This month, I have a number of things on my mind. Some of them are ideas that would take more space than I have here to explore fully, and others are too short to fill a column on their own. Maybe you'll find a nugget or two in this random collection.
- More and more videographers are going over to the "dark side"—photography. Almost everyone I've talked to who's done this is delighted with the shorter hours and higher pay. But I'd discourage them from totally giving up on video. It won't be too many more years before a still frame from a video camera will have enough resolution to be blown up into a beautiful 8x10 or larger image. At that point, many of us will be selling still images from our 1080p60 video. So don't let those video skills rust away.
- Clients who have big-screen HDTVs usually have hi-fi surround sound audio systems to go with them. We need to pay more attention to audio than ever. Mixing for both surround sound and for stereo (or even mono) isn't that hard in most NLEs and audio editors, but you might have to pay more attention to your studio's sound setup.
- One piece of equipment I really want—a wireless microphone with a built-in MP3 recorder for backup—is in production, but the only one available (Zaxcom TRX-900, $1,650 for the base model transmitter) is far too expensive. Azden, are you listening?
- I'm also waiting for the pocket-sized device that'll be my planner, address book, thumb drive, phone, portable audio/video playback device, and GPS navigator. Under $500, please, and web access for less than $25 per month.
- HD video raises the requirements for computing power more than I'd realized. I thought my new computer with its dual-core Athlon 64 FX-2 processor would be able to handle the job, but now I'm looking forward to the Intel quad-core processors, due out in November. Like it or not, we're repeating the early days of DV, when editing systems routinely contained both software and some form of hardware acceleration.
- Any new communications medium will eventually carry advertising. YouTube is an example of a new web-based form of video communication. I just found out this week that people are starting to create commercials to be shown there. While we can moan about how ads insinuate themselves everywhere, there's an opportunity there as well. Somebody has to create the ads; why shouldn't it be us?
- When shooting video of children, get the camera down to their eye level. Turn the LCD screen around so they can see themselves on camera. You'll be amazed at how these two things will make kids relax in front of the lens.
- Competition benefits us all in many ways. The advent of a second national videographers' association (not to mention this magazine!) seems to have spurred WEVA to correct some of the things its members had complained about for a long time. Having other videographers in your local market gives you great opportunities to share referrals, and resources to call on if you should suddenly need a replacement shooter. And as with WEVA and the 4EVER Group, your competition provides a constant spur to improve your own product and marketing.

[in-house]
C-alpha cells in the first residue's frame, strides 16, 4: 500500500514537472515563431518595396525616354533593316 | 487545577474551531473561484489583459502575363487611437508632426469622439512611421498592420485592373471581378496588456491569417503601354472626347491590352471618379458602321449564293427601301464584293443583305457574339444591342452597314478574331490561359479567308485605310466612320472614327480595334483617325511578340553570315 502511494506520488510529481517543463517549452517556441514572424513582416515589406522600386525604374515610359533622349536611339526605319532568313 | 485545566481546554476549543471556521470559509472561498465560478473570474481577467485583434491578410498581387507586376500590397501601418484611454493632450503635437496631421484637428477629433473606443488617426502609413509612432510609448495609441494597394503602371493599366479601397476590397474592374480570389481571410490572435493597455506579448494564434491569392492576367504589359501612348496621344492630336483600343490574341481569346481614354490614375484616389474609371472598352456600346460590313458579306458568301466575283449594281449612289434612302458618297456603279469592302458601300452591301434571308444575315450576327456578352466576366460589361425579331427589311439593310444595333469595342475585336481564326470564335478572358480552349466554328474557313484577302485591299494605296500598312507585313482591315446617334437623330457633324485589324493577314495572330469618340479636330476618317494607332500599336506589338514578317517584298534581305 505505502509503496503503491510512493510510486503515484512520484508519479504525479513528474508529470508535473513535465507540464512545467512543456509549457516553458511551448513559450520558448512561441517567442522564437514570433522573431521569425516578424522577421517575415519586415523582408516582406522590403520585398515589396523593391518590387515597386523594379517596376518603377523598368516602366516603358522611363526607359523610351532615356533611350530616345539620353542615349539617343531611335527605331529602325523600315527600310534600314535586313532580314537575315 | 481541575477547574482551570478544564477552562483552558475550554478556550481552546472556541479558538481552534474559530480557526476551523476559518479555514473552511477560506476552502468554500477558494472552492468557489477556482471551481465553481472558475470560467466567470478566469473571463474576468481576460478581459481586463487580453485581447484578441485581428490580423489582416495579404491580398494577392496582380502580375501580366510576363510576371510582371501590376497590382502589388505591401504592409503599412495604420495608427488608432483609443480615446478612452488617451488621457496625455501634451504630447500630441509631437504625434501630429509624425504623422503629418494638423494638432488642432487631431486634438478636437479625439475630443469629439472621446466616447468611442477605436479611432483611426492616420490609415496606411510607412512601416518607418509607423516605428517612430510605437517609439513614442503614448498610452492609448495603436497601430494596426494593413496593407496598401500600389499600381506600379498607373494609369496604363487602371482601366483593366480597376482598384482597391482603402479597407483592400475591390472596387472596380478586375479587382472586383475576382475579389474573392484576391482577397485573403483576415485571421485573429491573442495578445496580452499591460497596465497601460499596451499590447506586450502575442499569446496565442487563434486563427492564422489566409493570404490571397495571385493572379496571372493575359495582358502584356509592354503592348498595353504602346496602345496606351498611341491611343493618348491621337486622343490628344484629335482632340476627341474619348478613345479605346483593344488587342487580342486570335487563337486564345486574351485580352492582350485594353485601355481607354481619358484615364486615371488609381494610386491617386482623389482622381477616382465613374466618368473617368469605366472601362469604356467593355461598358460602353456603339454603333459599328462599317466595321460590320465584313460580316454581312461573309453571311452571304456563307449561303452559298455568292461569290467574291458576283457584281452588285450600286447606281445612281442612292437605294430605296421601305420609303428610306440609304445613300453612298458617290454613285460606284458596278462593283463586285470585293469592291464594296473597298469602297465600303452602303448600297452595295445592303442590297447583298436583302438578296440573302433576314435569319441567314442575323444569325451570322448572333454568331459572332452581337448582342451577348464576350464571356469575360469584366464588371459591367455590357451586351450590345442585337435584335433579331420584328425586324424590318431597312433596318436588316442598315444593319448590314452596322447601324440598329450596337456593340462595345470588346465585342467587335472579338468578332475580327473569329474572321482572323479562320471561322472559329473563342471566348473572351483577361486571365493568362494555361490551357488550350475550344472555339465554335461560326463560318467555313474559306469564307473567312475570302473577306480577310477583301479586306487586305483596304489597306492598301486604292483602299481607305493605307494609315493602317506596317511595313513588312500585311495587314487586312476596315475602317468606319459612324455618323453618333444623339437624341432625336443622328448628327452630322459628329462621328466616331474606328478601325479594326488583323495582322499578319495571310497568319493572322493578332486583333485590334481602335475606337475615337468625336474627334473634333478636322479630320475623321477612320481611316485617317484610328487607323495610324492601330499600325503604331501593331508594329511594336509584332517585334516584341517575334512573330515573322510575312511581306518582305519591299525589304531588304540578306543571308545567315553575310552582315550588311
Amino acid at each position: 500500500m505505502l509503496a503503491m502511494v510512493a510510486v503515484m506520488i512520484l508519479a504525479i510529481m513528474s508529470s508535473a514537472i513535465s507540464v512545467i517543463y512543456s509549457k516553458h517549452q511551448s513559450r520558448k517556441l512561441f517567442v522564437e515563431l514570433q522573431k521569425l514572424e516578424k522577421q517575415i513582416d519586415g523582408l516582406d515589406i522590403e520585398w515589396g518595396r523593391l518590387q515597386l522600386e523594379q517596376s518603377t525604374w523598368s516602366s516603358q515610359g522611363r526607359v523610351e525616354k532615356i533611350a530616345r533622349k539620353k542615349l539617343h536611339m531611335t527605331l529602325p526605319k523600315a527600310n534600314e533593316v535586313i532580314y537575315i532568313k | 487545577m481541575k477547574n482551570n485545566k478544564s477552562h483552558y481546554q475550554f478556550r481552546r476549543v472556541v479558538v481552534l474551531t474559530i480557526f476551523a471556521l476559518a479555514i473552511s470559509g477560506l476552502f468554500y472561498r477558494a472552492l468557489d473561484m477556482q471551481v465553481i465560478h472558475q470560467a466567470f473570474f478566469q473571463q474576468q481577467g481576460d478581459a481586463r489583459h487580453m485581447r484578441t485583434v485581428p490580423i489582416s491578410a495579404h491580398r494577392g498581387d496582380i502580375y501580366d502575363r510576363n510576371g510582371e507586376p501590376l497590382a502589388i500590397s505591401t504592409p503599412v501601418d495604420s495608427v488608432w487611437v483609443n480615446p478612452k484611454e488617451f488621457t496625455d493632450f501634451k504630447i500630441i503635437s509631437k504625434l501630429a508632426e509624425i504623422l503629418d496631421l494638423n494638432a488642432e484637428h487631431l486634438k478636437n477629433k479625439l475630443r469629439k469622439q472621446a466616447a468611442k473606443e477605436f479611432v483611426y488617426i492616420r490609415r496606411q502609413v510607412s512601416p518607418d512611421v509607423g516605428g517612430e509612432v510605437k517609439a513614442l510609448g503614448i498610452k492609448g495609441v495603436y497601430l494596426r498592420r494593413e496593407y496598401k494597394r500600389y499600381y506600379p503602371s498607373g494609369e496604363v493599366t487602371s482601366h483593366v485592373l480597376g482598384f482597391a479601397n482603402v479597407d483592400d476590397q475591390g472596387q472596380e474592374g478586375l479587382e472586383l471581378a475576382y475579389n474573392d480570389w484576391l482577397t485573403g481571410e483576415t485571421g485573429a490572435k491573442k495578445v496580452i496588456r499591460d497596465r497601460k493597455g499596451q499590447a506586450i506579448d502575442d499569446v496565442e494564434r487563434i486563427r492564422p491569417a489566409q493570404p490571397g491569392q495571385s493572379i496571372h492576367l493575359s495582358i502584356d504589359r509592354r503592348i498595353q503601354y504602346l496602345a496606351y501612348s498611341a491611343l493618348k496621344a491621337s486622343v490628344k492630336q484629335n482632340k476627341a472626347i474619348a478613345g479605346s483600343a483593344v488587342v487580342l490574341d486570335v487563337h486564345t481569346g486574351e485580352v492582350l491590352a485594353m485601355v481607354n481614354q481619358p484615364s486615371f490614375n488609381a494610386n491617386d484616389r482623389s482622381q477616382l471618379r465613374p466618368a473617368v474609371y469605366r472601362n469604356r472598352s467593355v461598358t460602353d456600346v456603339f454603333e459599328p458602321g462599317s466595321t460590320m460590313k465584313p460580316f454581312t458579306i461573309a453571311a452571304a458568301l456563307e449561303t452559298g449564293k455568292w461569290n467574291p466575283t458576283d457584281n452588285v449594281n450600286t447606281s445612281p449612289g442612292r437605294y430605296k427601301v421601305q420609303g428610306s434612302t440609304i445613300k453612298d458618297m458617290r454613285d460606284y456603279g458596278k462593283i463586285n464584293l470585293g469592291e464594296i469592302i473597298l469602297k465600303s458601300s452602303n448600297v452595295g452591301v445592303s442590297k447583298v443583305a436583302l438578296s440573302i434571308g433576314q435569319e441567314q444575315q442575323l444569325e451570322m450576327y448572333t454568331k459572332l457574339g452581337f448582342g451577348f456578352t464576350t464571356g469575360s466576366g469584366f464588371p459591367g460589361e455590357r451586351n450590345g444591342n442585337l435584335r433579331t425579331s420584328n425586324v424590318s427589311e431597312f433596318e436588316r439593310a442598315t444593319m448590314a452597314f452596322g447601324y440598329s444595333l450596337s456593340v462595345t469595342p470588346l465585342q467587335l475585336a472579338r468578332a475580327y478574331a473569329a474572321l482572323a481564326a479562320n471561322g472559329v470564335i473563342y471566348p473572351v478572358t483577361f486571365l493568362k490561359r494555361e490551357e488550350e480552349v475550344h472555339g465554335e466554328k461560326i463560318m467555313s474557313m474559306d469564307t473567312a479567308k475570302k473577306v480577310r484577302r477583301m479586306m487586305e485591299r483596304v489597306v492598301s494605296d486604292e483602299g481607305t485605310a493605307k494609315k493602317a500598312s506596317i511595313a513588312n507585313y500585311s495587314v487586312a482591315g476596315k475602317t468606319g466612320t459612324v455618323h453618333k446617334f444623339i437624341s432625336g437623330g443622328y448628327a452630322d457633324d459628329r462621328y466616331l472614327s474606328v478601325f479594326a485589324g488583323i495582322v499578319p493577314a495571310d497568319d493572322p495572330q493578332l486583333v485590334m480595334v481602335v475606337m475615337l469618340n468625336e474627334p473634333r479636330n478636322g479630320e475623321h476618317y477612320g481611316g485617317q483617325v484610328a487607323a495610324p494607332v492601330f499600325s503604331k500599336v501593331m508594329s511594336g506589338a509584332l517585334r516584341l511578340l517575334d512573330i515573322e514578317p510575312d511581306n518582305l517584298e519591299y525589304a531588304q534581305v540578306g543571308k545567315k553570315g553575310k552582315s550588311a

- All this shall pass away. St. Paul's words are more true than ever in today's world of throwaway electronics, planned obsolescence, and rapid product development cycles. It's not your camera or your computer or your software that's important. How you treat people is far more important to your success, and your own happiness, than your gear. When I'm dead, I'd rather be remembered as a friend than as the guy who had the most toys.
- Your kit should include a few rubber bands, spare batteries, gaffers tape, a multipurpose tool like a Leatherman, and a small flashlight. It should also contain some aspirin, antihistamine, a shoelace, and a few safety pins. Anything can fail on a shoot, including the seam of your trousers.
- Don't keep spare batteries in a pocket with other items. Loose change can short the battery and set your pants on fire. • Don't keep used tapes in your camera bag. A stolen camera can be replaced. Stolen footage can't.
- Specialization is for insects. Robert A. Heinlein's character Lazarus Long was on to something here. They say that the average person today will have five different careers in their lifetime. So far in my life, I have been a retail salesman, an engineer, a manager, a teacher, a military officer, a government bureaucrat, a writer, and a videographer, and I hope I haven't used up my quota. Everything you learn and do goes into the hopper to fuel your creative engine . . . so go out and try something new!
- Maybe your "something new" is 3D animation. There's not a lot of call for this in event video, save for the occasional title, background, or effect. And the time required to learn and to use a full-featured 3D application like LightWave or Maya is formidable. On the other hand, animation is a whole sub-world of the video universe. Within that world, you create everything and make all the decisions about how it looks and acts. Plus there's a growing demand for skilled animators. If the video thing doesn't work for you, maybe there's a job at Pixar in your future.
Doug Graham (email@example.com), co-columnist for The Main Event, has been producing event videos since the days of analog tape, and is a moderator of the wedding and event forums at Video University and Creative COW. He lives in northern Virginia with his wife, Judy, and a variable number of children and dogs.